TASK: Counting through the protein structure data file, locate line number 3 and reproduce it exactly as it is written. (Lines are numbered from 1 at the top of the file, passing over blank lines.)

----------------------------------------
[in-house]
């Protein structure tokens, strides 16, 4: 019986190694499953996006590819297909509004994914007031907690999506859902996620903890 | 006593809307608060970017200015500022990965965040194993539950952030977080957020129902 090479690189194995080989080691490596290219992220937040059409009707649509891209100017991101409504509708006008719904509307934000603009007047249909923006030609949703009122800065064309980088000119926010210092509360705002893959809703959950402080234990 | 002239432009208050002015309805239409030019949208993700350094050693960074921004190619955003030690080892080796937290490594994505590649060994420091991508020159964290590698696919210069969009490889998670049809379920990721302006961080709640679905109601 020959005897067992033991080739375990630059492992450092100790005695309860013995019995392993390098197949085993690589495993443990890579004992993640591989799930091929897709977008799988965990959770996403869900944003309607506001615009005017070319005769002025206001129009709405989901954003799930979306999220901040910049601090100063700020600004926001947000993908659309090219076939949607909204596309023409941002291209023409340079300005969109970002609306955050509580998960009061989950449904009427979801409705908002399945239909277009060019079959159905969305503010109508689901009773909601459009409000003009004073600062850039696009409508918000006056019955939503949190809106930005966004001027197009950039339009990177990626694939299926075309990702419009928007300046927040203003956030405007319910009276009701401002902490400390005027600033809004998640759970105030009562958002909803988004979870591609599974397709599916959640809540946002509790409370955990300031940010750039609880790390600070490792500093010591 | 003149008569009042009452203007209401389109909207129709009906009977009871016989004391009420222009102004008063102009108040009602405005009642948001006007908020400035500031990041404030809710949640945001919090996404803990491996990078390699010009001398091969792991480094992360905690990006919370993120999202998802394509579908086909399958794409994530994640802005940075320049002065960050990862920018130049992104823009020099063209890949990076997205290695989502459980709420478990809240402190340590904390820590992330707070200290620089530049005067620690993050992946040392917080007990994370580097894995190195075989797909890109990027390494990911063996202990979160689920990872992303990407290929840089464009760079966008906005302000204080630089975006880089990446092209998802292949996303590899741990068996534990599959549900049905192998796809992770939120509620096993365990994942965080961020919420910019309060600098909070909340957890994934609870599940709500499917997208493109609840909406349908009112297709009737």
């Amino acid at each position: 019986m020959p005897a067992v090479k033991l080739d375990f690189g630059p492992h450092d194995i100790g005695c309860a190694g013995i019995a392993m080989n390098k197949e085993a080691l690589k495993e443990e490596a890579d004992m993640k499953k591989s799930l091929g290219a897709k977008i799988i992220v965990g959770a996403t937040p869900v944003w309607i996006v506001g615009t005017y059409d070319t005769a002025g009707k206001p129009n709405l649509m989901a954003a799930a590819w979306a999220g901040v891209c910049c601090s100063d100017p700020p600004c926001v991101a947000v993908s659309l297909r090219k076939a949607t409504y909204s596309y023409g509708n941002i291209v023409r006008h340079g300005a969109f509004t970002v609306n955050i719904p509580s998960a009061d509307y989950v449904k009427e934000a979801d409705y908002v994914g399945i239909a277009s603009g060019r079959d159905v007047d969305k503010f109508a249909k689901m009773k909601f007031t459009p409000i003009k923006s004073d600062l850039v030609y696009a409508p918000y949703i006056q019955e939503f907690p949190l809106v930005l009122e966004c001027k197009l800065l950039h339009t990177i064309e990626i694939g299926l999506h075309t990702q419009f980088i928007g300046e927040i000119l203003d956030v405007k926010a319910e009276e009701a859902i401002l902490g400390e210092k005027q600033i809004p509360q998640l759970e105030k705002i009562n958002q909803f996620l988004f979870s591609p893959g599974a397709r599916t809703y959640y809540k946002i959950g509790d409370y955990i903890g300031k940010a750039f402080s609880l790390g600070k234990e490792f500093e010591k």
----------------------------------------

């Amino acid at each position: 019986m020959p005897a067992v090479k033991l080739d375990f690189g630059p492992h450092d194995i100790g005695c309860a190694g013995i019995a392993m080989n390098k197949e085993a080691l690589k495993e443990e490596a890579d004992m993640k499953k591989s799930l091929g290219a897709k977008i799988i992220v965990g959770a996403t937040p869900v944003w309607i996006v506001g615009t005017y059409d070319t005769a002025g009707k206001p129009n709405l649509m989901a954003a799930a590819w979306a999220g901040v891209c910049c601090s100063d100017p700020p600004c926001v991101a947000v993908s659309l297909r090219k076939a949607t409504y909204s596309y023409g509708n941002i291209v023409r006008h340079g300005a969109f509004t970002v609306n955050i719904p509580s998960a009061d509307y989950v449904k009427e934000a979801d409705y908002v994914g399945i239909a277009s603009g060019r079959d159905v007047d969305k503010f109508a249909k689901m009773k909601f007031t459009p409000i003009k923006s004073d600062l850039v030609y696009a409508p918000y949703i006056q019955e939503f907690p949190l809106v930005l009122e966004c001027k197009l800065l950039h339009t990177i064309e990626i694939g299926l999506h075309t990702q419009f980088i928007g300046e927040i000119l203003d956030v405007k926010a319910e009276e009701a859902i401002l902490g400390e210092k005027q600033i809004p509360q998640l759970e105030k705002i009562n958002q909803f996620l988004f979870s591609p893959g599974a397709r599916t809703y959640y809540k946002i959950g509790d409370y955990i903890g300031k940010a750039f402080s609880l790390g600070k234990e490792f500093e010591k």